Idle Knowledge


Icon by Creative Stall

This study will make you cringe

A study analysing 100 million article headlines determined that those containing the three words ‘will make you’ gained, by far, the most Facebook engagement. Unsurprisingly, coupling these word with strong emotions will have the biggest impact. The most popular first word that starts a headline is ‘This’. The second most popular is ‘Trump’. For sharing listicles ‘10’ seems to be the magic number. Personally, I’m allergic to clickbaity headlines and they (mostly) have the opposite effect on me, but the psychology behind it is pretty fascinating, if disheartening.


Goods & Accessories


The Side Kick  →

Collapsible cable winder

Ever since Apple removed those two collapsible plastic hooks from their charger, my charging cable tends to roam free in my backpack. The Side Kick is an adhesive plate that you can stick to the side of your charger and easily ‘pop out’ to wrap your cable around. Neat.


Hey →

A book about a design studio

Hey is one of my favourite illustration and graphic design studios currently around. (I’m still trying to decide which one of their prints I’m going to order.) The work and accompanying text within this book demonstrate the studio’s versatility and give insight into how ideas are hatched.


Overheard on Twitter

The hardest part of being a developer isn’t the code, it’s learning that the entire internet is put together with peanut butter and goblins.



Food For Thought

In Praise of Extreme Moderation →


With the goal to always improve (and somehow compete with others) we now benchmark everything: from how we eat to how we sleep to how we walk. In this culture of extreme performance anxiety, let’s celebrate being just moderately good at doing a thing. Let us be OK with sucking a little.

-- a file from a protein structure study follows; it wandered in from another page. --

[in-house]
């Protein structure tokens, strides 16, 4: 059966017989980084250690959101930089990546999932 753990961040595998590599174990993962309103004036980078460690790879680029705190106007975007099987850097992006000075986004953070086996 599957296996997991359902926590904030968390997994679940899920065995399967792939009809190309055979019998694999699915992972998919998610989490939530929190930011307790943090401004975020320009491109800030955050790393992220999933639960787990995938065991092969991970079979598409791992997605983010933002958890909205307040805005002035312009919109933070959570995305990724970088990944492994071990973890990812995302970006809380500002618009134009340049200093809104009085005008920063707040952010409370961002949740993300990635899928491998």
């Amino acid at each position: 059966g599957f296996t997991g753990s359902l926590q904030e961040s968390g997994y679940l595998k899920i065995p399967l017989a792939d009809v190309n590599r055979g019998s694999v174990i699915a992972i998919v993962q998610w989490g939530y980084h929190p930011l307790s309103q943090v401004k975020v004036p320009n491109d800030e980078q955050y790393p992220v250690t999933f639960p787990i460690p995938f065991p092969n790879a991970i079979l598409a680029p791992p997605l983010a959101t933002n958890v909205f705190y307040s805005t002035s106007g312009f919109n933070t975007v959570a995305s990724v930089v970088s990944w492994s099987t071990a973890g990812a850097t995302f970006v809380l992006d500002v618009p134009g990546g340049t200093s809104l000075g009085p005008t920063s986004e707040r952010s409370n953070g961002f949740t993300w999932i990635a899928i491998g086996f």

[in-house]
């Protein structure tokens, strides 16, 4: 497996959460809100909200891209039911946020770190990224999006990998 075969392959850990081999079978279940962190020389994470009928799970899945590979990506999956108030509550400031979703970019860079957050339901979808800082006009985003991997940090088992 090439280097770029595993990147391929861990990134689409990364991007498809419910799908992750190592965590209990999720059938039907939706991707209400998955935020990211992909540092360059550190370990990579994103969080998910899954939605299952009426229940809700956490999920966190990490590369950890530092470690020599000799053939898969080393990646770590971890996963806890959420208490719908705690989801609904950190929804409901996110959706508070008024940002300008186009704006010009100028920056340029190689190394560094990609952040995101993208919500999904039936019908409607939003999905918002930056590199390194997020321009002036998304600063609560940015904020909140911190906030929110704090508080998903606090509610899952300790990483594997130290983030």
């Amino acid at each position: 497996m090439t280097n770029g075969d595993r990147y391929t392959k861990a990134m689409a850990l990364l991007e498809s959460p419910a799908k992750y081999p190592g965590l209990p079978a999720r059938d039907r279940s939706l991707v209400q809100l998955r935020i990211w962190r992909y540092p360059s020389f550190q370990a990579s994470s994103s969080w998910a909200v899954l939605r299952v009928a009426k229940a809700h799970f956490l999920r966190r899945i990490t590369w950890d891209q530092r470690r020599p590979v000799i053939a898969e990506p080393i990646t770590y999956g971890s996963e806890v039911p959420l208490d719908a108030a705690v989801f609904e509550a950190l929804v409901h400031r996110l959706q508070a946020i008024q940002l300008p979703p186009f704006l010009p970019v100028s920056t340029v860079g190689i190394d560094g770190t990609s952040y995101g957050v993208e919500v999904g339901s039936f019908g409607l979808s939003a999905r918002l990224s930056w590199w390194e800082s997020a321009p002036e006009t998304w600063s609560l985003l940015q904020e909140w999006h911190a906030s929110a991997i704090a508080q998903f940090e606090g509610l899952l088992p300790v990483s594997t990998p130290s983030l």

The Jobs That Starve Cities →


Amazon’s decision to reverse plans of establishing a new HQ in New York is good news for the city’s low income earners: David Yee succinctly describes why thousands of well-paid tech jobs can have dire consequences for people already struggling with paying their rent.

Technology in deep time: How it evolves alongside us →


‘If we look at technology over very long timescales, our definition of what it is transforms and it also displays a form of evolution entwined with our own.’ A fascinating bird’s-eye view of technological and human evolution raising the question whether we’re able to deflect the path of technology in a way that it serves our own long-term interest.


Aesthetically Pleasing

❏ ❏

I’m personally not a big fan of WeWork but the branding and editorial design work by Gretel is lovely.


Game designer Tyson Ibele makes mesmerising procedural animations.

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The illustration work by Eiko Ojala makes use of shading and textures that mimic paper.

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Orientation is a new stencil typeface by Commercial Type.



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The Week in a GIF